A new website for the Economic Development Alliance of Jefferson County and face-to-face meetings with industrial prospects are among the things Lou Ann Nisbett, president and CEO of The Alliance, is planning for this year.
“A good web site is the key to economic development,” Nisbett told the Economic Development Corp. of Jefferson County Tuesday afternoon.
“For site selectors (representatives of companies looking to locate in a particular area) that’s their first view of a community and if they don’t see what they’re looking for in the first few minutes, they’re gone,” she said.
The Alliance was hired by the Economic Development Corp., to manage the affairs of the corporation, which administers the three-eighths cent county wide sales tax for economic development.
Regarding the face to face meetings, Nisbett said she wants to also visit the corporate headquarters of companies currently located in Pine Bluff and Jefferson County such as Tyson Foods, Wheeling Machine Products, SunGro Horticulture, and Evergreen Packaging to let them know how much they’re appreciated.
As far as visiting prospective businesses, Nisbett said site selectors have emphasized that after a good web site, face to face visits can make a difference in their decision about locating in a particular place.
While attracting new businesses and industries is a goal of The Alliance, Nisbett said retention and expansion of current businesses is also a high priority and the program has been recognized by the Arkansas Economic Development Corp. as one of the strongest in the state.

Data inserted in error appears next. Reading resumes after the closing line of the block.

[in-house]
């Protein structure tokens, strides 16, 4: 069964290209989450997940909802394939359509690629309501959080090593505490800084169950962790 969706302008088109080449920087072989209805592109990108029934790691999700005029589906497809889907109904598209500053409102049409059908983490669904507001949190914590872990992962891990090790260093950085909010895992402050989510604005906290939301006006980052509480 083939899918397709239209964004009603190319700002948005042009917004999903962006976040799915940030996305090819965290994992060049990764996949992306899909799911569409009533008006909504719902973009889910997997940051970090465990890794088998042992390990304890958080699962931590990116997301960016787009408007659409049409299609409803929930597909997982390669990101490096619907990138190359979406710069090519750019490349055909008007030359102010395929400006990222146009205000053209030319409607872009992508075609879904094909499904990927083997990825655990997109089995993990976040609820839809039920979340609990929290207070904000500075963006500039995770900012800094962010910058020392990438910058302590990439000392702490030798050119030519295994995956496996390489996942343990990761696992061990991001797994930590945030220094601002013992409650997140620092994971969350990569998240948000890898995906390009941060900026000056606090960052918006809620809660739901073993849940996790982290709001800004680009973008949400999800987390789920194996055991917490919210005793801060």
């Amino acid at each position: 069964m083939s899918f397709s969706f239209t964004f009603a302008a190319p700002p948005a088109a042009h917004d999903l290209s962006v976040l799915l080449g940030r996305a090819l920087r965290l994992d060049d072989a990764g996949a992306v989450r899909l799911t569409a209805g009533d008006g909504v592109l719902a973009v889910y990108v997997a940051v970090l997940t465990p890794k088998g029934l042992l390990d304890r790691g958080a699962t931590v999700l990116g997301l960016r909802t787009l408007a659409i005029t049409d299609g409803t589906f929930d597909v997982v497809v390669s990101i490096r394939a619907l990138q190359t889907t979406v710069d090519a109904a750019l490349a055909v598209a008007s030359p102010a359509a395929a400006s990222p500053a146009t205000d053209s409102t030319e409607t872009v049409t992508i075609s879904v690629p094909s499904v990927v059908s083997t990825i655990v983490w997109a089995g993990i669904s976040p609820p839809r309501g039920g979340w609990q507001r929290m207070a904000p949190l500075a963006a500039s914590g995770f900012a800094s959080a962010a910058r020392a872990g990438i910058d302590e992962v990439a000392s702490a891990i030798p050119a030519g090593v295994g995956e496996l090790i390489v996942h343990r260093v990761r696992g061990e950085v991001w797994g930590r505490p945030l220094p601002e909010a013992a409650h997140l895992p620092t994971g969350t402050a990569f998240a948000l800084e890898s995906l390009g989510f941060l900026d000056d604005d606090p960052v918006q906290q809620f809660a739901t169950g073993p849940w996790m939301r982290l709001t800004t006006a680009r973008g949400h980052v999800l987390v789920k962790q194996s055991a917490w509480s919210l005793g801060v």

“It’s easier to keep an existing business than it is to attract a new one,” she said, noting that Mid-America Packaging expanded twice last year, Stant added thermostat production at its Pine Bluff plant, and U.S. Sugar opened up a packaging plant last year.
In a report prepared for the Jefferson County Quorum Court, which will be presented by the corporation in February, Makris said the original estimate that the tax will bring in about $3.5 million appears to be on track.
Much of the meeting was devoted to a presentation by Little Rock attorney Jane Dickey of the Rose Law Firm, one of the authors of economic development authority legislation.
“No amount of legislation can ignore the restrictions placed on it by the Arkansas constitution,” Dickey said, explaining that the constitution says “no county, city, town or other municipal corporation shall appropriate money for, or loan its credit to, any corporation, association, institution or individual.”
Dickey also noted that an Attorney General’s Opinion in 2010 said “you can’t give money away, meaning that it’s not wise to make a cash payment.”
Dickey also recommended that the members of the corporation “get involved early.”
“You’re here to provide incentives (for job creation and expansion), not to offer somebody a price after they’ve already made a decision,” Dickey said.